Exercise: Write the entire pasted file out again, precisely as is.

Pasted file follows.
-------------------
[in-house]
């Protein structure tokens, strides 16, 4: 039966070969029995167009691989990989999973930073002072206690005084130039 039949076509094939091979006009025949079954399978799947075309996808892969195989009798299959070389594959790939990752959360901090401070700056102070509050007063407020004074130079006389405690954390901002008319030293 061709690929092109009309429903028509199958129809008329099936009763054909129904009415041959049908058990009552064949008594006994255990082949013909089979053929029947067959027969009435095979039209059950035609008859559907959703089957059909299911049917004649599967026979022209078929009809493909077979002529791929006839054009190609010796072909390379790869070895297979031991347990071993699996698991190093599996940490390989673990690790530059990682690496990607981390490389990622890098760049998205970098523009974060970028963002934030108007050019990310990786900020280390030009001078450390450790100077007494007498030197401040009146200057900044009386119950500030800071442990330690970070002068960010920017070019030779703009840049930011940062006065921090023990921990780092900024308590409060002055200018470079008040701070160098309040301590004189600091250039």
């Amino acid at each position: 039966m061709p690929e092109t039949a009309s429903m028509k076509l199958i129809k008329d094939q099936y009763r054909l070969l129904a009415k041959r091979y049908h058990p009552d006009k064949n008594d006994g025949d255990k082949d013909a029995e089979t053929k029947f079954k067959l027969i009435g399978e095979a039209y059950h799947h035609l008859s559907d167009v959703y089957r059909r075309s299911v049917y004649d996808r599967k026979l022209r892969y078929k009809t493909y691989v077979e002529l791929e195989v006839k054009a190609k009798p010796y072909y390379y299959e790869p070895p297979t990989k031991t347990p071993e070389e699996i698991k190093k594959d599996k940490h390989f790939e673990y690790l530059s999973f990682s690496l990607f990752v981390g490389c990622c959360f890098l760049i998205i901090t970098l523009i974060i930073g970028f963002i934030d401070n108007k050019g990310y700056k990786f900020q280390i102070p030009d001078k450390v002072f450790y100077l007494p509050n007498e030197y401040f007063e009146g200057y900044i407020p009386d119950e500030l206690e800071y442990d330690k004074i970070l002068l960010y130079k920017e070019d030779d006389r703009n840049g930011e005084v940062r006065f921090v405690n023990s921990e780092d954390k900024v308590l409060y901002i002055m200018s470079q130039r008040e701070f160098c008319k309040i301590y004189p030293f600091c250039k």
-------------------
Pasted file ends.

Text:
[in-house]
């Protein structure tokens, strides 16, 4: 039966070969029995167009691989990989999973930073002072206690005084130039 039949076509094939091979006009025949079954399978799947075309996808892969195989009798299959070389594959790939990752959360901090401070700056102070509050007063407020004074130079006389405690954390901002008319030293 061709690929092109009309429903028509199958129809008329099936009763054909129904009415041959049908058990009552064949008594006994255990082949013909089979053929029947067959027969009435095979039209059950035609008859559907959703089957059909299911049917004649599967026979022209078929009809493909077979002529791929006839054009190609010796072909390379790869070895297979031991347990071993699996698991190093599996940490390989673990690790530059990682690496990607981390490389990622890098760049998205970098523009974060970028963002934030108007050019990310990786900020280390030009001078450390450790100077007494007498030197401040009146200057900044009386119950500030800071442990330690970070002068960010920017070019030779703009840049930011940062006065921090023990921990780092900024308590409060002055200018470079008040701070160098309040301590004189600091250039």
């Amino acid at each position: 039966m061709p690929e092109t039949a009309s429903m028509k076509l199958i129809k008329d094939q099936y009763r054909l070969l129904a009415k041959r091979y049908h058990p009552d006009k064949n008594d006994g025949d255990k082949d013909a029995e089979t053929k029947f079954k067959l027969i009435g399978e095979a039209y059950h799947h035609l008859s559907d167009v959703y089957r059909r075309s299911v049917y004649d996808r599967k026979l022209r892969y078929k009809t493909y691989v077979e002529l791929e195989v006839k054009a190609k009798p010796y072909y390379y299959e790869p070895p297979t990989k031991t347990p071993e070389e699996i698991k190093k594959d599996k940490h390989f790939e673990y690790l530059s999973f990682s690496l990607f990752v981390g490389c990622c959360f890098l760049i998205i901090t970098l523009i974060i930073g970028f963002i934030d401070n108007k050019g990310y700056k990786f900020q280390i102070p030009d001078k450390v002072f450790y100077l007494p509050n007498e030197y401040f007063e009146g200057y900044i407020p009386d119950e500030l206690e800071y442990d330690k004074i970070l002068l960010y130079k920017e070019d030779d006389r703009n840049g930011e005084v940062r006065f921090v405690n023990s921990e780092d954390k900024v308590l409060y901002i002055m200018s470079q130039r008040e701070f160098c008319k309040i301590y004189p030293f600091c250039k």